isolated men. Three batteries of breaching, 12 pounders, were placed against the walls at six in the evening; one by Friant's division, and the two others by Morand and Guden's divisions. We drove the enemy from all the town by howitzers, which played upon them. The General of artillery, Count Sorbier, rendered the occupation of the covered way by the enemy impossible, by two enfiladed batteries. Nevertheless the enemy, who from two in the afternoon perceived we had serious intentions against the town, sent two divisions and two regiments of infantry of the Guard, to reinforce the four divisions which were in the town. These united forces composed half of the Russian army. The battle continued the whole night; three breaching batteries played with the utmost activity. Two companies of miners were attached to the ramparts. The town was now on fire in the middle of a fine August night. Smolensko offered the French a spectacle similar to that which an eruption of Vesuvius presents to the inhabitants of Naples. An hour after midnight the enemy abandoned the town, and retired across the river. At two o'clock the grenadiers who first led to the attack, no longer found resistance; the place was evacuated; 200 pieces of cannon and one of the first towns in Russia were in our power, and that, too, in sight of the whole Russian army. The combat of Smolensko, which we might justly term a battle, an hundred thousand men having been engaged on the different sides, caused the Russians a loss of 4,700 men left dead on the field of battle, of 2,000 prisoners, the greater part of which are wounded, and of 7 to 8,000 wounded. Amongst the dead were found five Russian Generals. Our loss amounts to 700 killed and 3,100 or 3,200 wounded. The General of Brigade, Grabouski, was killed, and the Generals of Brigade, Grandeau and Dalton, wounded. All the troops have rivalled each other in intrepidity. The field of battle has offered to the view of 200,000 persons, who can attest it, the sight of one French corpse laying upon the dead bodies of seven or eight Russians, meanwhile the Russians were protected by the musketry fire from their trenches during a part of the days of the 16th and 17th. On the 18th, we established the bridges over the Borysthene which the enemy had burnt, but did not succeed in quenching the fire which consumed the town until the day of the 18th, the French sappers having worked with great activity. The houses in the city were filled with Russians, dead and dying. Of twelve divisions which composed the Grand Russian Army, two divisions have been broken and defeated in the combats of Ostrowna; two have met with the same fate in the battle of Mohilow ; and six in the battle of Smolensko. They have only two divisions of the Guards which remain entire. The deeds of bravery which reflect honour on the army, and which have distinguished such numbers of soldiers in the battle of Smolensko, shall be the subject of a particular report. Never has the French army shewn greater intrepidity than in this campaign.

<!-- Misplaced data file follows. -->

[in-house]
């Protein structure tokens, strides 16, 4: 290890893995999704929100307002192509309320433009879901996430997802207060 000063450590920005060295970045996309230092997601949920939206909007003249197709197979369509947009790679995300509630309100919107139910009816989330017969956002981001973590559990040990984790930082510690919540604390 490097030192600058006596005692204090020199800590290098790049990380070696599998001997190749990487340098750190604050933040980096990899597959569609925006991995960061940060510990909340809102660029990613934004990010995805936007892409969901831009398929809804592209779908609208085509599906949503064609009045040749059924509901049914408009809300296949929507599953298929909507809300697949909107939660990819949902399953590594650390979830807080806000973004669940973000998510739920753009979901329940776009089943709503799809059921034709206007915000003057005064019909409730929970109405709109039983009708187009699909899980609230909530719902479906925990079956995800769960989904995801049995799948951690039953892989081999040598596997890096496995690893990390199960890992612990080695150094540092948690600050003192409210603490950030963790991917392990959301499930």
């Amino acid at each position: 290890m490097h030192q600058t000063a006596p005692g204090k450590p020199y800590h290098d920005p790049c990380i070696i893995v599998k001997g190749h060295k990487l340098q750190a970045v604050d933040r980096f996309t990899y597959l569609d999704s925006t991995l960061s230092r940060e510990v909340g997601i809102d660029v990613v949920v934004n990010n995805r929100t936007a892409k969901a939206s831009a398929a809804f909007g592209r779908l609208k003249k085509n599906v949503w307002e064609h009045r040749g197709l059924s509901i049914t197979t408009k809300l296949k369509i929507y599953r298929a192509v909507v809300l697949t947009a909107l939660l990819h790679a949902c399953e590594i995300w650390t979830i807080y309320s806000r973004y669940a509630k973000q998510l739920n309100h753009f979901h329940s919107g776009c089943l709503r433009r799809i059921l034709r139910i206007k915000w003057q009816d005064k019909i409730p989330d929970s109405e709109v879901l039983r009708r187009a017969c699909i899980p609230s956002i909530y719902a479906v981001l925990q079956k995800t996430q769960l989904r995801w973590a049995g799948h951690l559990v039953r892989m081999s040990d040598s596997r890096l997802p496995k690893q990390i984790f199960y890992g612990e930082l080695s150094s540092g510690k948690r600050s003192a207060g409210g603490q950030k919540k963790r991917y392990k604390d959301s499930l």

Fourteenth Bulletin of the Grand Army. Smolensko, Aug. 23.
Smolensko may be considered as one of the finest cities of Russia. Had it not been for the circumstances of the war, which has carried thither the fire, and consumed immense magazines of colonial merchandise and goods of all kinds, this city would have been a grand resource for the army. ... Even in its present state it may be of the greatest utility in point of a military view. There are still large houses remaining, which offer fine places for the establishment of hospitals.-The province
of Smolensko is very fine and very fertile, and furnished with great resources, for subsistence and forage. The Russians intended, according to the events of the war, to raise a Militia of Peasant Slaves, whom they have armed with bad pikes. They had already united about 5,000 of them at this place ; it was an object of raillery and derision even to the Russian army itself. They had already stated as the Order of the Day, that Smolensko was to be the grave of the French, and that although it had been deemed convenient to evacuate Poland, yet it was necessary to give battle at Smolensko, to prevent this barrier of Russia from falling into our hands. The Cathedral of Smolensko is one of the most celebrated Grecian Churches in all Russia. The Episcopal Palace forms a kind of town by itself. The heat is excessive, the thermometer having risen to 26 degrees: the weather is much hotter here than in Italy.
Battle of Polotsk.